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Vaccine. 2013 Dec 29;31 Suppl 5:F47-52. doi: 10.1016/j.vaccine.2012.06.066.

Infrastructure requirements for human papillomavirus vaccination and cervical cancer screening in sub-Saharan Africa.

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Early Detection and Prevention Section and Screening Group, International Agency for Research on Cancer (WHO-IARC), Lyon, France. Electronic address:
Oncology and Pathological Studies Unit, Department of Obstetrics and Gynaecology, College of Medicine, University of Lagos, Lagos University Teaching Hospital, Lagos, Nigeria.
Groupe de Recherche en Santé, Faculté Saint-Jean, University of Alberta, Edmonton, Canada and Department of Obstetrics and Gynaecology, University of Kinshasa, Kinshasa, Democratic Republic of Congo, Congo.
Department Obstetrics and Gynaecology, Institute of Infectious Diseases and Molecular Medicine, University of Cape Town/Groote Schuur Hospital, Cape Town, South Africa.


The availability of both human papillomavirus (HPV) vaccination and alternative screening tests has greatly improved the prospects of cervical cancer prevention in sub-Saharan African (SSA) countries. The inclusion of HPV vaccine in the portfolio of new vaccines offered by the Gobal Alliance for Vaccines and Immunization (GAVI) to GAVI-eligible countries has vastly improved the chances of introducing HPV vaccination. Further investments to improve vaccine storage, distribution and delivery infrastructure and human resources of the Extended Programme of Immunization will substantially contribute to the faster introduction of HPV vaccination in SSA countries through both school- and campaign-based approaches. Alternative methods to cytology for the prevention of cervical cancer through the early detection and treatment of cervical cancer precursors have been extensively evaluated in the past 15 years, in Africa as well as in other low-resource settings. Visual inspection with 3-5% dilute acetic acid (VIA) and HPV testing are the two alternative screening methods that have been most studied, in both cross-sectional and randomised clinical trials. VIA is particularly suitable to low-resource settings; however, its efficacy in reducing cervical cancer is likely to be significantly lower than HPV testing. The introduction of VIA screening programmes will help develop the infrastructure that will, in turn, facilitate the introduction of affordable HPV testing in future. Links with the existing HIV/AIDS control programmes is another strategy to improve the infrastructure and screening services in SSA. Infrastructural requirements for an integrated approach aiming to vaccinate single-year cohorts of girls in the 9-13 years age-range and to screen women over 30 years of age using VIA or affordable rapid HPV tests are outlined in this manuscript. This article forms part of a regional report entitled "Comprehensive Control of HPV Infections and Related Diseases in the Sub-Saharan Africa Region" Vaccine Volume 31, Supplement 5, 2013. Updates of the progress in the field are presented in a separate monograph entitled "Comprehensive Control of HPV Infections and Related Diseases" Vaccine Volume 30, Supplement 5, 2012.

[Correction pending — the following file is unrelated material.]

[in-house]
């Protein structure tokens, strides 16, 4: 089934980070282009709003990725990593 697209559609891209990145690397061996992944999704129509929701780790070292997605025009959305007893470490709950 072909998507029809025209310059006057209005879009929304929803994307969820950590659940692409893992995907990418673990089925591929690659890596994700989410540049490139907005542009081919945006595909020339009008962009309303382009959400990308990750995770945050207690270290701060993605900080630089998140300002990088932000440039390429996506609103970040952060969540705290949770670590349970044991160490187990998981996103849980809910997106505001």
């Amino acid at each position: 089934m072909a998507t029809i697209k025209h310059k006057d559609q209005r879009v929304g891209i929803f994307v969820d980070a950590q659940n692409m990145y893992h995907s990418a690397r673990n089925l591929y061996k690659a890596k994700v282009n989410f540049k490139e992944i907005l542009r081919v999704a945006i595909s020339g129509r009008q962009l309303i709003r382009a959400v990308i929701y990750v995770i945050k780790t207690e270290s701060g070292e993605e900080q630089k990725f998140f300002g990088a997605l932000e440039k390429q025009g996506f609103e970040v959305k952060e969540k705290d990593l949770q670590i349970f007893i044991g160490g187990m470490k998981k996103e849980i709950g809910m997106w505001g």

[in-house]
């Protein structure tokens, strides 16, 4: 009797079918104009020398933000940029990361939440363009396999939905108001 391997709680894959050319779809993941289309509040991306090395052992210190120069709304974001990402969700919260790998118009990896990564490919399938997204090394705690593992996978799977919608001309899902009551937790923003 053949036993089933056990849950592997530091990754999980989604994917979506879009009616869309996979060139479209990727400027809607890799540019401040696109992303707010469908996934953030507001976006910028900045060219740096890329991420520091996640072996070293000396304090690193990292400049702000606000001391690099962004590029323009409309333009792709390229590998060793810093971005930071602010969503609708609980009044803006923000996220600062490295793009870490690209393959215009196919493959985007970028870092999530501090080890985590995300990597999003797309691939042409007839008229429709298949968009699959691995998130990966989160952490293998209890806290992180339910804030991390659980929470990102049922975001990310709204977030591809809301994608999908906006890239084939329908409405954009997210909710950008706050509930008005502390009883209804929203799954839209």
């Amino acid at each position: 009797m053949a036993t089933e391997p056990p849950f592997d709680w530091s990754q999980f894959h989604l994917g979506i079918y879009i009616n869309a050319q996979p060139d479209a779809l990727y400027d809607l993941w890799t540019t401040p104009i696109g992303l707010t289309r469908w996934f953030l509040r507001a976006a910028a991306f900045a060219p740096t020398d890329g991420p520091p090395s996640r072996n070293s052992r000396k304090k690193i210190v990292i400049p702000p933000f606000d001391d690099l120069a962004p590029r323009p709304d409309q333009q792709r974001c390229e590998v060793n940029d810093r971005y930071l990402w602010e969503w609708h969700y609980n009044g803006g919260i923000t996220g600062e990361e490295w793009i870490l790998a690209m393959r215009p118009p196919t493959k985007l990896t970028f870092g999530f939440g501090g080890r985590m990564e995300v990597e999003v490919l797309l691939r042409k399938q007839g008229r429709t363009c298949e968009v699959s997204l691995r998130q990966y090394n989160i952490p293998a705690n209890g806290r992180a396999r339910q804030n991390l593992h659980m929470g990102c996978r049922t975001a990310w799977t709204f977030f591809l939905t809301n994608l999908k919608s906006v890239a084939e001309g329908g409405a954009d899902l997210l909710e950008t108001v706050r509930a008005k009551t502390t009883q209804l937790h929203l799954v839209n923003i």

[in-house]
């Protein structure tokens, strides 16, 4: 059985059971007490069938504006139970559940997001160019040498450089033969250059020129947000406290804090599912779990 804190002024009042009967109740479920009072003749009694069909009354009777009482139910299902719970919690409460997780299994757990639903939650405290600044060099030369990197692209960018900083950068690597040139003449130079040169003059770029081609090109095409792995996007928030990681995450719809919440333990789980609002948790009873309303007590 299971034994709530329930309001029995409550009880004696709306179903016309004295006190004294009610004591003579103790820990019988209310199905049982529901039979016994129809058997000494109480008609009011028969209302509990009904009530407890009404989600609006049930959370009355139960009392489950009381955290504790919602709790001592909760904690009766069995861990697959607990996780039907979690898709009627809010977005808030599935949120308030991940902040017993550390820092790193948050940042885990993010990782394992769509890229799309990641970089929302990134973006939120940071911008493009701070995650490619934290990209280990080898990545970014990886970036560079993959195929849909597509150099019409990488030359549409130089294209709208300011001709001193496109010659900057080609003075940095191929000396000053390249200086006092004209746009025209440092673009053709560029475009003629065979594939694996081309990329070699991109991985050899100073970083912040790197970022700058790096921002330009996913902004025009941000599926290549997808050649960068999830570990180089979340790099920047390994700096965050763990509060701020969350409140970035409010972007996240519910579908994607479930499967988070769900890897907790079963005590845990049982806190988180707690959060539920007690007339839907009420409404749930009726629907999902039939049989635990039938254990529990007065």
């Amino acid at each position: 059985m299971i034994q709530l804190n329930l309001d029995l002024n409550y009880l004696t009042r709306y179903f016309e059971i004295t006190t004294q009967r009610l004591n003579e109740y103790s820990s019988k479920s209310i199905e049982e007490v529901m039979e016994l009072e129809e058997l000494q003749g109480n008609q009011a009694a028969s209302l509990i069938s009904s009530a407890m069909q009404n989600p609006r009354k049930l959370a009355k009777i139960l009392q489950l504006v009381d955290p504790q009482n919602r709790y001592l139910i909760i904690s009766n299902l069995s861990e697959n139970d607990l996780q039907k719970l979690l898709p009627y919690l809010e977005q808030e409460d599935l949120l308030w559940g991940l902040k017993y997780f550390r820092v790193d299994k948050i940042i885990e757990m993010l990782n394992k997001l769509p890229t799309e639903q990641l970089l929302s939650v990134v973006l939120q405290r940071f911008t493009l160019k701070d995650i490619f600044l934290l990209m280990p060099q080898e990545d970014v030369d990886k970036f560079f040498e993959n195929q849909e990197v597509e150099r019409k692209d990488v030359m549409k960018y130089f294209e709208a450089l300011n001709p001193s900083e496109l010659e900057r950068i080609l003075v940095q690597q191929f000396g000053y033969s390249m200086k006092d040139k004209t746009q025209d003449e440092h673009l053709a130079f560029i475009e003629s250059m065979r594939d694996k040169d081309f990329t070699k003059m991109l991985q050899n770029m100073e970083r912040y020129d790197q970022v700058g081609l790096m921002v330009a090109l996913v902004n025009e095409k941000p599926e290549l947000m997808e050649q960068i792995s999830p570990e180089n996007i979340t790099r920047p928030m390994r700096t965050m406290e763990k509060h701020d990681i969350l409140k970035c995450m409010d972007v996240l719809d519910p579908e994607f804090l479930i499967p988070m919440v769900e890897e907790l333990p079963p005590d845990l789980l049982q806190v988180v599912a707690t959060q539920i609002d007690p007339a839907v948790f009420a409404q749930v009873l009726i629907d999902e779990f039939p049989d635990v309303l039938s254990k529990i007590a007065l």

HPV DNA testing; HPV vaccination; Primary prevention; Secondary prevention; Sub-Saharan Africa; VIA

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